In a one-day game, each side has one innings, and innings are limited to a certain number of overs. In longer formats each side has two innings, and there is no specific limit to the number of overs in an innings.

Where cricket is played[change | edit source]

Cricket is popular in many countries, mostly in Commonwealth countries.

The countries where cricket is most popular compete in international matches (games between countries) that last up to 5 days, which are called test matches. Those countries are England, Australia, West Indies, South Africa, New Zealand, India, Pakistan, Bangladesh, and Sri Lanka. The West Indies are a group of Caribbean countries that play together as a team. Several other countries have more junior status. The test match idea was invented by teams from England and Australia in the 19th century.

Cricket is also played in Kenya, Canada, Bermuda, Ireland, Scotland, Holland; the national teams of those countries can play one-day international matches, but do not play test matches. Zimbabwe does not play international cricket at present. Pakistan is not able to play international cricket at home at present (for security reasons). Afghanistan is a new entrant in the cricket world.

A standard cricket ground, showing the cricket pitch (brown), close-infield (light green) within 15 yards (13.7 m) of the striking batsman, infield (medium green) inside the white 30 yard (27.4 m) circle, and outfield (dark green), with sight screens beyond the boundary at either end.
The Cricket pitch dimensions

The field[change | edit source]

A cricket field is where cricket is played. It is circular or oval-shaped grassy ground. There are no fixed dimensions for the field. Its diameter usually varies between 450 feet (137 m) to 500 feet (150 m).

Different forms of cricket[change | edit source]

Test matches[change | edit source]

Test matches are the top international matches played between countries. The countries permitted to play test matches are accredited by the ICC: the International Cricket Council. The nine countries are listed above, with 'West Indies' counting for this purpose as a country. Tests last for five days.

National league systems[change | edit source]

Called counties in England, and states in Australia and islands in the West Indies. These are three or four day matches.

Limited overs cricket[change | edit source]

A perspective view of the cricket pitch from the bowler's end. The bowler runs in past one side of the wicket at the bowler's end, either 'over' the wicket or 'round' the wicket.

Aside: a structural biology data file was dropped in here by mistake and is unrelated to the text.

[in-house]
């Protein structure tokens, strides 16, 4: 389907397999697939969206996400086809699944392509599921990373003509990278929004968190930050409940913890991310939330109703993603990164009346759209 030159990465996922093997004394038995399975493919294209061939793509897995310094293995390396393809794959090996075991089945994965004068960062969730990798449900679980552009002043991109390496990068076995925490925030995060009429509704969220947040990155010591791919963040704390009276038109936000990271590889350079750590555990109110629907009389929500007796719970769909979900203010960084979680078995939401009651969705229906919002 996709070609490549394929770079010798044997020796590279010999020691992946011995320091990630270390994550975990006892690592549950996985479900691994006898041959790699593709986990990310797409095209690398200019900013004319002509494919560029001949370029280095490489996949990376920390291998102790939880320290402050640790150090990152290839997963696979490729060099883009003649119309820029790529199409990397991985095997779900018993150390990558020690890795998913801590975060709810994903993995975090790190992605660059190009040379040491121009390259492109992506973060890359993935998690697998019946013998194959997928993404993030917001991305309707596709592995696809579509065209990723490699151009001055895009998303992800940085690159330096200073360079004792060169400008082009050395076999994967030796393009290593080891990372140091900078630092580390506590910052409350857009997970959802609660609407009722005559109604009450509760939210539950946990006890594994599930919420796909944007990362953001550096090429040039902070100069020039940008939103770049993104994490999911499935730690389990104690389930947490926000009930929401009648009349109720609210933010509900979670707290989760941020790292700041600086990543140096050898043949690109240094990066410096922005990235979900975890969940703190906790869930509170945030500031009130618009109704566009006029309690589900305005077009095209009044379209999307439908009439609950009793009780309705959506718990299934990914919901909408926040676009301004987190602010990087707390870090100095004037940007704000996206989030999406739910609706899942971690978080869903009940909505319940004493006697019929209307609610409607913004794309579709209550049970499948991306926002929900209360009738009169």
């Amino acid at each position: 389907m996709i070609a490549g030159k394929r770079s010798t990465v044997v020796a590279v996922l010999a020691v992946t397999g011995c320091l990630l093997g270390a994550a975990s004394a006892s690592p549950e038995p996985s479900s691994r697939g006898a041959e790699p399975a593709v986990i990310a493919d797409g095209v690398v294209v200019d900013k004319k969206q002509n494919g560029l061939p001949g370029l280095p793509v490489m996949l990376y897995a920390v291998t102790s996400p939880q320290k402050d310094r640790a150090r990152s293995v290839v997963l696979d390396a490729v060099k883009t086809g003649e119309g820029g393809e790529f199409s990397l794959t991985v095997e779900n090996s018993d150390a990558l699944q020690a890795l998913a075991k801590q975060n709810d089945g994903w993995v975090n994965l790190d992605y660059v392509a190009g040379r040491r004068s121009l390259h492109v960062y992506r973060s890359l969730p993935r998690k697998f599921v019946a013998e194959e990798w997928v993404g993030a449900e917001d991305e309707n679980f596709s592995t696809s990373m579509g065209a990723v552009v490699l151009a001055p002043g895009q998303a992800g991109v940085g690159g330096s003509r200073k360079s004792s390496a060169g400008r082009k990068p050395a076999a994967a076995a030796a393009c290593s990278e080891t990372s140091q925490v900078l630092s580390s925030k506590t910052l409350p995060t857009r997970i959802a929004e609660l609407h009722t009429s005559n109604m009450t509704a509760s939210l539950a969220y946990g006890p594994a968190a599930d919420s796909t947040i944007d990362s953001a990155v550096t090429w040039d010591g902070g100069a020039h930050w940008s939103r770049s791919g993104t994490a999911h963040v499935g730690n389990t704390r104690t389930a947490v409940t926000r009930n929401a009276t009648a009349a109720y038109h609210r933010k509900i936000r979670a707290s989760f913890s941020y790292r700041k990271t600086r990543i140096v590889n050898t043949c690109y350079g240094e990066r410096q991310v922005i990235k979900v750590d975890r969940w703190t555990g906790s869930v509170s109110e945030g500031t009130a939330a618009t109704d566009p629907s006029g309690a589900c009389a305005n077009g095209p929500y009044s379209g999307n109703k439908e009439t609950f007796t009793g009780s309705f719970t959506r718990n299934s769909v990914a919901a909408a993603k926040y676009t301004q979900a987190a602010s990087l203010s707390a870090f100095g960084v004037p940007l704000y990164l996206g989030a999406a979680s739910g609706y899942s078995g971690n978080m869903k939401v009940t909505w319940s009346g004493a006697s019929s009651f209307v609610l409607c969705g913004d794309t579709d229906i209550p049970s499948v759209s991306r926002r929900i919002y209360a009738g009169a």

In these games, the length is determined by the number of overs, and each side has one innings only. A special formula, known as the 'Duckworth–Lewis method' is applied if rain reduces the time for play. It calculates the target score for the team batting second in a limited overs match interrupted by weather or other circumstance.

One day internationals[change | edit source]

Usually restricted to 50 overs batting for each side.

Twenty20 cricket[change | edit source]

20 overs for each side.

Averages[change | edit source]

In cricket there are two special kinds of average, used to measure how good a player is:

  • A batsman's batting average is the number of runs he has scored in a period (such as a year or his whole career), divided by the number of times he was got out in the same period. A good batsman has a high batting average.
  • A bowler's bowling average is the number of runs that have been scored while he was bowling, in a period, divided by the number of batsmen he has got out in the same period. A good bowler has a low bowling average.

There is a separate set of averages for each type of cricket listed above.

Related pages[change | edit source]

References[change | edit source]

  1. 1.0 1.1 MCC – the official Laws of Cricket Retrieved 25 July 2009
  2. Leach, From lads to Lord's
  3. Underdown, David 2000. Start of play. Allen Lane, p.3
  4. Altham H.S. 1962. A history of cricket, vol 1, George Allen & Unwin, p.21

Other websites[change | edit source]